Usually on foot, for about 20 days, the pilgrims trek hundreds of kilometres from cities around Iraq and Iran to the holy city of Karbala where they commemorate the death in battle of Imam Hussein.
Hussein, the grandson of the Prophet Muhammad and son of Imam Ali, was killed in 680 AD on the plains of Karbala in a battle against the forces of the Caliph Yazid, whose ascendancy to the caliphate was contested.
To mark the 40th day of mourning for Hussein – the traditional mourning period – the pilgrims arrive in Karbala to pay tribute at his shrine, which is surrounded by millions on the final day of Arbaeen.
Along the route, volunteers set up stations to provide the pilgrims with food, water and shelter while people from the villages along the way keep their doors open to anyone who needs a place to stop.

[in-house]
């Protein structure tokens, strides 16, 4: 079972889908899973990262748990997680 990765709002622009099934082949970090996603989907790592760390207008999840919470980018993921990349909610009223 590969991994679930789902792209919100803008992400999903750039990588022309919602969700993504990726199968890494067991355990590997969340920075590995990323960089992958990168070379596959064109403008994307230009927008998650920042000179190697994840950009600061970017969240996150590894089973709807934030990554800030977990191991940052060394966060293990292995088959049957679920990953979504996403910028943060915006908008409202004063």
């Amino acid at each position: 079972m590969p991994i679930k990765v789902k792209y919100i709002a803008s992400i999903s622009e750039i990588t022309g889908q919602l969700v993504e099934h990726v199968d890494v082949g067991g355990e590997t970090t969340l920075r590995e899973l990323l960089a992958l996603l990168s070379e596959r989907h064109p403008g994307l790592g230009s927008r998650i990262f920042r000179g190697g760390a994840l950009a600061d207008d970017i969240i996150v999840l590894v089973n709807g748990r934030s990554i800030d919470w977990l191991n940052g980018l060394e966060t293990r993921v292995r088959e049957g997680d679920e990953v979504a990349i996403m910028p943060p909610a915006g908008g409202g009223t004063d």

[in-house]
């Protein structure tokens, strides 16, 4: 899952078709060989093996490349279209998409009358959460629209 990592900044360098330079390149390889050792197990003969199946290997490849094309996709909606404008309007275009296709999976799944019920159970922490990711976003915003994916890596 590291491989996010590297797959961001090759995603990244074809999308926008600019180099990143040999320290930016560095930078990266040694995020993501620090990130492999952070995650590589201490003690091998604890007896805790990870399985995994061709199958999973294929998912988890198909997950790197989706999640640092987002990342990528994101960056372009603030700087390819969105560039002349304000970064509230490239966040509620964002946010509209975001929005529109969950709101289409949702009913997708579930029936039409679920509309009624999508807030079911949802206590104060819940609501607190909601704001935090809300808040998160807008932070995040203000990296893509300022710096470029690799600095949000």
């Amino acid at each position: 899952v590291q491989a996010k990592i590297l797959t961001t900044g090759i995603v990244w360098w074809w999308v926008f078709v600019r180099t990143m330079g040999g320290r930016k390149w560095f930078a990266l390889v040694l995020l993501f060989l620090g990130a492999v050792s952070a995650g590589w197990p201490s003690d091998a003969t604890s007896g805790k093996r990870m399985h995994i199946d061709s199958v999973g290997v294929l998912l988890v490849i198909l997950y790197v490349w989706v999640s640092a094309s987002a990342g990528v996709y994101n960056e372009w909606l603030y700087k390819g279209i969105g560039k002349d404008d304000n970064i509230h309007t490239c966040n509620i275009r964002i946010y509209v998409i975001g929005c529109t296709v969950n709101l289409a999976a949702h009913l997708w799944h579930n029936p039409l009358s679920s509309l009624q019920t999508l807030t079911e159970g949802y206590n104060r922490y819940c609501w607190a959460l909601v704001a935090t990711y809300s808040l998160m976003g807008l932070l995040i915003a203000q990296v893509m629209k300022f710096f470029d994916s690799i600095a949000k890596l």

Many pilgrims opt to walk 80km (50 miles) from the nearby city of Najaf, where Imam Ali, Hussein’s father, is buried, to Karbala.
Those who make the trip from distant cities, like Mashhad in Iran – 2,600km (1,600 miles) away – opt to drive.
The Romantic philosopher Johann Gottfried von Herder (1744–1803) should be an inspiration for our era of emerging multipolarity. Herder pioneered cultural particularism, teaching us, “No people is the sole God-chosen people.” Translated to present-day parlance: no country or regime represents the universal standard of political and ethical legitimacy.